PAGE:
A surgical team at Sooam Biotech in Seoul, South Korea, injects cloned embryos into the uterus of an anesthetized dog. Rob Stein/NPR hide caption

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Disgraced Scientist Clones Dogs, And Critics Question His Intent

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Ken (left) and Henry were created using DNA plucked from a skin cell of Melvin, the beloved pet of Paula and Phillip Dupont of Lafayette, La. Edmund D. Fountain for NPR hide caption

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Mammoths had a distinctive version of a gene known to play a role in sensing outside temperature, moderating the biology of fat and regulating hair growth. That bit of DNA likely helped mammoths thrive in cold weather, scientists say. Courtesy of Giant Screen Films, 2012 D3D Ice Age, LLC/Penn State University hide caption

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A woolly mammoth skeleton gets auctioned off in Billingshurst, England. Peter Macdiarmid/Getty Images hide caption

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If Science Could 'Clone A Mammoth,' Could It Save An Elephant?

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This mouse egg (top) is being injected with genetic material from an adult cell to ultimately create an embryo — and, eventually, embryonic stem cells. The process has been difficult to do with human cells. James King-Holmes/Science Source hide caption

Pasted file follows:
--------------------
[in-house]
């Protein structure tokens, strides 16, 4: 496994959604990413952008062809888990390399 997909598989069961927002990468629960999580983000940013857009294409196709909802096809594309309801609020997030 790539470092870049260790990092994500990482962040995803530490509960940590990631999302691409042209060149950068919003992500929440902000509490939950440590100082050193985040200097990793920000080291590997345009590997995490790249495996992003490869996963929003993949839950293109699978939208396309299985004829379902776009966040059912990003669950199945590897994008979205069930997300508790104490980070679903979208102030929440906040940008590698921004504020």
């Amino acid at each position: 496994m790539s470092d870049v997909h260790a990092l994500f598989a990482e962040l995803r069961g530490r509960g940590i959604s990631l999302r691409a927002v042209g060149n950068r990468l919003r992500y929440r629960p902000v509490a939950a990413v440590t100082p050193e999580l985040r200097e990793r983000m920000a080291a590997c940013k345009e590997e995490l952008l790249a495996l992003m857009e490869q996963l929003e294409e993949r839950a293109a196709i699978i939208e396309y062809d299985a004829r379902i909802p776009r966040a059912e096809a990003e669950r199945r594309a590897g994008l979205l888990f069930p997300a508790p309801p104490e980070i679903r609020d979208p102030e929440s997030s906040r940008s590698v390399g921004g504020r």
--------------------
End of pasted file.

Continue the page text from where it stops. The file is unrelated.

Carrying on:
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First Embryonic Stem Cells Cloned From A Man's Skin

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A file photo from 2011 shows a man touching a giant bronze sculpture of a mammoth in the Siberian city of Khanty-Mansiysk. A team of Russian and South Korean scientists who found a well-preserved frozen woolly mammoth carcass this month say it also included blood. Natalia Kolesnikova/AFP/Getty Images hide caption

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Human embryos grow in a petri dish two days after scientists in Oregon cloned them from a donor's skin cell. http://www.flickr.com/photos/ohsunews/8726915230/in/photostream//Courtesy of OHSU Photos hide caption

toggle caption http://www.flickr.com/photos/ohsunews/8726915230/in/photostream//Courtesy of OHSU Photos